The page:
Friday, August 5, 2011
Malaysia is a multi religious country with 28.3 million population.
Islam is the official religion in Malaysia where majority of the populations are Moslems.
Issues pertaining to race and religions are still sensitive in Malaysia even after more than 5 decades of independent and even tough the government introduces many programmes to enhance peace, harmony and unity among the multi ethnic populations.
Therefore when an Islamic religious body conducted a raid on a church in Selangor, Malaysia on the night of Wednesday the 3rd of August 2011, that event surely attracted attention and controversies as well.
Selangor Islamic Religious Department (Jais) enforcement officers raided the “1 Malaysia Muhibbah Fundraising Dinner” at the Damansara Utama Methodist Church, reportedly without a warrant after receiving an unspecified complaint, bringing with them a team of policemen.
Between 100 and 120 people, including several Muslims, attended the non-religious event to celebrate an NGO called Harapan Komuniti’s success in helping women, children, HIV/AIDS sufferers and victims of natural disasters.
Immediately after, Selangor Mentri Besar Tan Sri Khalid Ibrahim called on Jais to furnish the state government with a full report on the purpose of the raid while giving an assurance that the state government fully respects freedom of religion and rights of religious groups.
But state executive councillor Datuk Hasan Ali defended Jais’s actions, alleging that the words “Quran” and “pray” were used in the presence of the 12 Muslims at the dinner, claiming that this was proof Christians had been proselytising to Muslims there.
In this latest case, the Selangor state government will seek the advice of the Sultan of Selangor, Sultan Sharafuddin Idris Shah to resolve the issue.
Tan Sri Khalid said action on Jais will be determined after he has presented a report detailing the incident to the Sultan.
He has also ordered a gag on the issue on all state exco members.
"As soon as Jais gives (me) the report, I will seek an audience with the Sultan to obtain the advice of His Royal Highness to resolve this issue and to ensure that similar incidents do not reoccur.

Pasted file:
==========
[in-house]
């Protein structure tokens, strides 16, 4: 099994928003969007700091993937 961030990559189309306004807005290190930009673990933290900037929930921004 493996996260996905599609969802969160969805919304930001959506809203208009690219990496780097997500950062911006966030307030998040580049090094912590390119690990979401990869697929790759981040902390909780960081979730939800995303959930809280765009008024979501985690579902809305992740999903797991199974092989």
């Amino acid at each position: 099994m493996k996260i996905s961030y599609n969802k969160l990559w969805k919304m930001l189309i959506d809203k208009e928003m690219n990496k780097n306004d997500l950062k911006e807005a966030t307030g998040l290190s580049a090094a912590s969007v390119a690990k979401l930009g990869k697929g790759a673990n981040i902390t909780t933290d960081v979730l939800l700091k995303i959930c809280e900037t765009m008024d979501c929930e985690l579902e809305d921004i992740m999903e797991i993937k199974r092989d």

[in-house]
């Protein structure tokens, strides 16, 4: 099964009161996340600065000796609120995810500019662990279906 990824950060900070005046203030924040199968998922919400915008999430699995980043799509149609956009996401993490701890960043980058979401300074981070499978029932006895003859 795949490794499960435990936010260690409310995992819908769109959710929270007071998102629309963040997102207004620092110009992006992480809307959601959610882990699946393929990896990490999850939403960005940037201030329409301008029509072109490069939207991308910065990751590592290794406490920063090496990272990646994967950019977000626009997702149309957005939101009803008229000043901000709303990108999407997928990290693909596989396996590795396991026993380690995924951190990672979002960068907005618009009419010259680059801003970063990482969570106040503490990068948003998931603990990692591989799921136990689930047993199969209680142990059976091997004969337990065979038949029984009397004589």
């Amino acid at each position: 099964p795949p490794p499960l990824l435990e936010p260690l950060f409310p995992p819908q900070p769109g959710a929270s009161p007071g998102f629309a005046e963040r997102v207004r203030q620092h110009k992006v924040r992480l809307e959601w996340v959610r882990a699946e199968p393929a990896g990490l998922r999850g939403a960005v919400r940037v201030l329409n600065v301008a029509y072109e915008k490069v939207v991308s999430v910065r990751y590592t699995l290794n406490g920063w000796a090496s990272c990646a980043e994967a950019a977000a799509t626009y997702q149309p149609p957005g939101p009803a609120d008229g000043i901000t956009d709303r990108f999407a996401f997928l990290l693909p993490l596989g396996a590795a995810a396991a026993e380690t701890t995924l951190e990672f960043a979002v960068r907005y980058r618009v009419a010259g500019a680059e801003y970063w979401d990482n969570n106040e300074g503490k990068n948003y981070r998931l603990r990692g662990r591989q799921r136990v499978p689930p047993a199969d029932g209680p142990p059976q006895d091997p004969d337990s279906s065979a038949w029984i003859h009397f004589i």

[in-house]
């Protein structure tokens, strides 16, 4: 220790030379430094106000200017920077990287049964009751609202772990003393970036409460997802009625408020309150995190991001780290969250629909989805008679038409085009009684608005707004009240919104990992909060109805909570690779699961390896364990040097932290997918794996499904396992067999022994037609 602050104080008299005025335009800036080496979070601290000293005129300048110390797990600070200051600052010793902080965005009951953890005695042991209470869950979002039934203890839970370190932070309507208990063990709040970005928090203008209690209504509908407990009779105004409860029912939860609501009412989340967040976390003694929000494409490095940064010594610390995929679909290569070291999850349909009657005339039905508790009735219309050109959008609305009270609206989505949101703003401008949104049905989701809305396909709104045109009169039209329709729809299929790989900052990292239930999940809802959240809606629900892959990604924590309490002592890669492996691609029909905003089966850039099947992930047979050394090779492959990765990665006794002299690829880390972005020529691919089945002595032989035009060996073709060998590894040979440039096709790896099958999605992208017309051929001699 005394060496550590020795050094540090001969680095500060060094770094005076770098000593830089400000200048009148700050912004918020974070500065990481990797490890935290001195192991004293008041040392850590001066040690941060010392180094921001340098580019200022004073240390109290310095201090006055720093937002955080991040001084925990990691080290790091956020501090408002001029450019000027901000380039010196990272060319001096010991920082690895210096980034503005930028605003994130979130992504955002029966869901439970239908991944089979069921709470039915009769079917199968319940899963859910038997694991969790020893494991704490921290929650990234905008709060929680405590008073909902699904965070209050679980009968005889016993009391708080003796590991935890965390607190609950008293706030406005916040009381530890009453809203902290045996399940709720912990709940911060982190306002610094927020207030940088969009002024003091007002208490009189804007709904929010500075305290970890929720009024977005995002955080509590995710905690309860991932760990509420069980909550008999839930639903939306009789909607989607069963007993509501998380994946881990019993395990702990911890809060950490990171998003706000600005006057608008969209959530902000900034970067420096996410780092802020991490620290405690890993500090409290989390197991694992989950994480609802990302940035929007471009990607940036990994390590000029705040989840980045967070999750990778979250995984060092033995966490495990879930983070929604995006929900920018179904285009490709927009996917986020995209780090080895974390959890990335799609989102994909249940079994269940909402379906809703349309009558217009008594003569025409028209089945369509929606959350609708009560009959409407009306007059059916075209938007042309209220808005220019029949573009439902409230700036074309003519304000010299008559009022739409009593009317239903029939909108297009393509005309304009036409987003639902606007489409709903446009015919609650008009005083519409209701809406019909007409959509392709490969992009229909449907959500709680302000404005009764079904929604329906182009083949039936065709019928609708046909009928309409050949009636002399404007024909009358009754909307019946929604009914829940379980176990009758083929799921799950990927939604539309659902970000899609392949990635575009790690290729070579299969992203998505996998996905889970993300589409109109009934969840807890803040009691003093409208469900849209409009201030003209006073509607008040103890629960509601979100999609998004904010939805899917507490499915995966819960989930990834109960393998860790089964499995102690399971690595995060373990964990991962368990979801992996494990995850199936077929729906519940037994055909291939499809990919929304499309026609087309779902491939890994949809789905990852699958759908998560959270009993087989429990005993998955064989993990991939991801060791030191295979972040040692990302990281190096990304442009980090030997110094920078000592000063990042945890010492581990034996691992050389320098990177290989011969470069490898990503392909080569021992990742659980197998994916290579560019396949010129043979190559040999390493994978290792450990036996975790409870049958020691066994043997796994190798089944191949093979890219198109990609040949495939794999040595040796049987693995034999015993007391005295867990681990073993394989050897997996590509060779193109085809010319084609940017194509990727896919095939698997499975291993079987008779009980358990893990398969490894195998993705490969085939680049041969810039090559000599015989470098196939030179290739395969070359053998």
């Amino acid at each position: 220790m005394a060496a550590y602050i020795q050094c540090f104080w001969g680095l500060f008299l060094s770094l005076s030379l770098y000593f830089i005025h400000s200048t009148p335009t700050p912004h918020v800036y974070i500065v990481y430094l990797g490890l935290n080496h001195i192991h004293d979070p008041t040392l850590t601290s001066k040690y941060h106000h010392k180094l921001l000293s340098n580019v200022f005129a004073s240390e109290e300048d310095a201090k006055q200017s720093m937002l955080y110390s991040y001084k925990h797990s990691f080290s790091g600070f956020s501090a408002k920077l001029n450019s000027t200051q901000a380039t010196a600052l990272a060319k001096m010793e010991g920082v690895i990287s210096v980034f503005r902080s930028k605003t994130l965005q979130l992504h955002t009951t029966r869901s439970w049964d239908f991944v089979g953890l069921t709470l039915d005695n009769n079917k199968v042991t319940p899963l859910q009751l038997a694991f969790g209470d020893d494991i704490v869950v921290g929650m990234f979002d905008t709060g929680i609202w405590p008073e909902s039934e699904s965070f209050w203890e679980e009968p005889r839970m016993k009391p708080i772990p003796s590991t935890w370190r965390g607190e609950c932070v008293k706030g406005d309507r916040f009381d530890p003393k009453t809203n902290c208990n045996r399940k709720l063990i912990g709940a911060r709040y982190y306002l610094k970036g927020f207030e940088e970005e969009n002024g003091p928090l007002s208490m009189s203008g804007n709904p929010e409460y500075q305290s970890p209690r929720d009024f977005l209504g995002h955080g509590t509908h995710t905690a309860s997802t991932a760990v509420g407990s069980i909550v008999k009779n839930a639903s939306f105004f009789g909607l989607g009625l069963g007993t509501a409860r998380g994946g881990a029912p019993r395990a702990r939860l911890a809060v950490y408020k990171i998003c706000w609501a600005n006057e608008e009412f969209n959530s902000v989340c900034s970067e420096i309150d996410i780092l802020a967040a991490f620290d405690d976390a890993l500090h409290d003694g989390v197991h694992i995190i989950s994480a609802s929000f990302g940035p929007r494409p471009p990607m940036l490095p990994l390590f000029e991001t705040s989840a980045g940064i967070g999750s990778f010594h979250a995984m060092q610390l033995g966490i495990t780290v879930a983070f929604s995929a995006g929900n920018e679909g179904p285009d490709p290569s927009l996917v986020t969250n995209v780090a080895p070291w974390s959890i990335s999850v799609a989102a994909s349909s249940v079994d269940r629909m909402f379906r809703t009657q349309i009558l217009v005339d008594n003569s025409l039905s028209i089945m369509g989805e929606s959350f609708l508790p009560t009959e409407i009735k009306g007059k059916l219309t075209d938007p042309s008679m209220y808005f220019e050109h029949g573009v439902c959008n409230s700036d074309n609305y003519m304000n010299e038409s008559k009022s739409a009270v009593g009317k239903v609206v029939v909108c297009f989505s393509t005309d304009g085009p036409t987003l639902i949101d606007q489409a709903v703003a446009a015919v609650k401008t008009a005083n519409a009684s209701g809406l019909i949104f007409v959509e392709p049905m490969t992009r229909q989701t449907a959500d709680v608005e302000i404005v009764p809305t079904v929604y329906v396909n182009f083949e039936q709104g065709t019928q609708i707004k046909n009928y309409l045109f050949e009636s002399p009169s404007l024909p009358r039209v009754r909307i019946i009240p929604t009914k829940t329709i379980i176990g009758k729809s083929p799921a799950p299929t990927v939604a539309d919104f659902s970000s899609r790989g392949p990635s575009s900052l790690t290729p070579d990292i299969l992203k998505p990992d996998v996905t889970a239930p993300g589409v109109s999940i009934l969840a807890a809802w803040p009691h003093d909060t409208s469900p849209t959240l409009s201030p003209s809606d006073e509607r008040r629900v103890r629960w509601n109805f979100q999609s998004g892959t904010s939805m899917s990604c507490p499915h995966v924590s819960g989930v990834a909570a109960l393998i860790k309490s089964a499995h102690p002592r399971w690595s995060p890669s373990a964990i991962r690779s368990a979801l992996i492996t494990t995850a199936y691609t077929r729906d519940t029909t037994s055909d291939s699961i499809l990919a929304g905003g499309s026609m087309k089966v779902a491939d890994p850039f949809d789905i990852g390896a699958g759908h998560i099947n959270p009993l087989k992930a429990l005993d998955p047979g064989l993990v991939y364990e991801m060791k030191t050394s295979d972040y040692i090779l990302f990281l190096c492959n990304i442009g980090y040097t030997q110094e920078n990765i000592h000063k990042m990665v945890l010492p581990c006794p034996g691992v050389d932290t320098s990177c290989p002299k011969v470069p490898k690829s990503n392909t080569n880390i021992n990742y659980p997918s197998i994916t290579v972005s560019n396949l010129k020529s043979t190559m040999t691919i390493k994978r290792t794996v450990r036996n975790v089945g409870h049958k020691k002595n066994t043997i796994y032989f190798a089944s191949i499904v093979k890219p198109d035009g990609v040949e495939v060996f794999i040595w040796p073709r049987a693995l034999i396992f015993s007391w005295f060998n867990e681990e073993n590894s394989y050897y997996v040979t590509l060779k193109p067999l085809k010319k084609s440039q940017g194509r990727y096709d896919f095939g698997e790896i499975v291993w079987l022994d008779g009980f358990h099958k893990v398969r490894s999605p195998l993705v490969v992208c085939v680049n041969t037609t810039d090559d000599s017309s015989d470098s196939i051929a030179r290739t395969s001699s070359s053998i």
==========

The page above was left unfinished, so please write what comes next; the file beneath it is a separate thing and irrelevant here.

"Until a decision has been made and the issue resolved, all state exco members are prohibited from making any statements relating to this incident," Khalid said in a statement issued by his press secretariat Friday.
He also reiterated the state government's regret over the incident.
"We are convinced that the people of Selangor felt their rights were not defended.
"Good intention and purpose do not justify actions that fail to exhibit justice and wisdom when leading the community," said Khalid.
Meanwhile, Former Federal CID chief Tan Sri Zaman Khan has come to the defence of the Damansara Utama Methodist Church (DUMC), expressing “disheartenment” over the late-night raid carried out there this week by Selangor religious authorities together with the police.
Speaking in his capacity as Malaysian AIDS Council (MAC) president, he stressed that the dinner raided on Wednesday 3rd August 2011 had been organised for a “good cause” — raising funds to support Harapan Komuniti, whose primary aim is to help Malaysians with HIV regardless of race or religion.
He added that the authorities should take precautionary steps and seek the co-operation from all parties involved in matters that could potentially compromise the integrity of Islam to avoid interracial and religious conflict.
Meanwhile, the Malaysian Bar has slammed the raid as “disrespectful” of the right to association, pointing out that there is no law against Muslims entering church premises.
The surprise raid on that church in Selangor, Malaysia happened barely 16 days after Malaysian Prime Minister, Datuk Seri Najib Razak met Pope Benedict XVI at the Pope's summer residence at the Apostolic Palace in Castel Gandolfo, outside Rome, on 18th July 2011.
The Pope is the ruler of both Vatican City State and Holy See.
The Holy See is the universal government of the Catholic Church.
As a result of the visit, Malaysia and Vatican agreed to establish diplomatic ties.
The visit by Najib is the second by a Malaysian leader to the Vatican. In 2002 then Malaysian Prime Minister, Tun Dr Mahathir Mohamad met then Pope John Paul II.